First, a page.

Are dogs colorblind?
No, dogs are not colorblind in the sense that they see more than just black, white, and gray. However, the color range they perceive is limited compared to the spectrum we see.
To put it in very basic terms, the canine color field consists mostly of yellows, blues, and violets. “Human” reds, greens, and oranges are not distinguishable to dogs and instead appear somewhere on their yellow to blue spectrum.
The reason? The retina of both species contains two types of photoreceptors, rods and cones. The human eye, however, contains more types of cones while the canine eye has more rods and no fovea, which is responsible for sharp visual detail in humans. The result is that dogs have superior night vision and are better at tracking movement than we are, but see fewer colors and shapes and objects appear in much less detail.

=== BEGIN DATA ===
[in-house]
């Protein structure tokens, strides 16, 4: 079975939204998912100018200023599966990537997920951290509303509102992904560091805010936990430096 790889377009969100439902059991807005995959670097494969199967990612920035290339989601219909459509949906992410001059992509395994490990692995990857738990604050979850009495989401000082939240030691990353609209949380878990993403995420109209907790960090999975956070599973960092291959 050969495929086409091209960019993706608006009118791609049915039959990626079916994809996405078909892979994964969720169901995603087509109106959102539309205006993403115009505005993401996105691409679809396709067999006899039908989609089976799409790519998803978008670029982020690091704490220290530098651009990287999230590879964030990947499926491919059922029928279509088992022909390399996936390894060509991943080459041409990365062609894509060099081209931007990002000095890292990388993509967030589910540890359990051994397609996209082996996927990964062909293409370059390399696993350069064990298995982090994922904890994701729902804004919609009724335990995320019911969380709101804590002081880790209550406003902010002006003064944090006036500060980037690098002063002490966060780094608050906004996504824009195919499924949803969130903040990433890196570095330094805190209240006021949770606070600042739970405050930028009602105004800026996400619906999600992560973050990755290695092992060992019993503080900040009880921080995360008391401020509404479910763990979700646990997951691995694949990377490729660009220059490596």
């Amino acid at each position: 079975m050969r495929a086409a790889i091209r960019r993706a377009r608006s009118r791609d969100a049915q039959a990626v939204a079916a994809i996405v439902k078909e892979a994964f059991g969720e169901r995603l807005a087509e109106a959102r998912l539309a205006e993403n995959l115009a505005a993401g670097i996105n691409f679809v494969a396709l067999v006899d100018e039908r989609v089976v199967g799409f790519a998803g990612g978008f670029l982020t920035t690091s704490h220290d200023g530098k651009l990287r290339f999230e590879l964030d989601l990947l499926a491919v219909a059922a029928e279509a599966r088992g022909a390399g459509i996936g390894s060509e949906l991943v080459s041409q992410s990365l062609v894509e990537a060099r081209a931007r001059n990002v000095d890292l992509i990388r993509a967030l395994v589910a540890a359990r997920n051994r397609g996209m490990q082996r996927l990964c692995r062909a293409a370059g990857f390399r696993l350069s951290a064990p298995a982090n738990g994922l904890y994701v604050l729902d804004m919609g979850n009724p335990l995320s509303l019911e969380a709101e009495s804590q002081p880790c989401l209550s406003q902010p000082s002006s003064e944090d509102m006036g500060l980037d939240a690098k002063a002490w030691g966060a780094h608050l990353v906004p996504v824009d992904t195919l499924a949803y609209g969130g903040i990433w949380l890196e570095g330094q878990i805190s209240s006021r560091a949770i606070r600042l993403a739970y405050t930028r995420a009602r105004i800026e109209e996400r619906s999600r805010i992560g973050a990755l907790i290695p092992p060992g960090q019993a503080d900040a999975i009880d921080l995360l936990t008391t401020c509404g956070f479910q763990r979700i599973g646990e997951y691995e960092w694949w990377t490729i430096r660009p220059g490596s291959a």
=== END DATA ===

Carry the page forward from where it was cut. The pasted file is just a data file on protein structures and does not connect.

The bottom line is that tossing an orange ball onto green grass may look like yellow against yellow to your dog, but his acute motion-detection ability will help him fetch it anyway.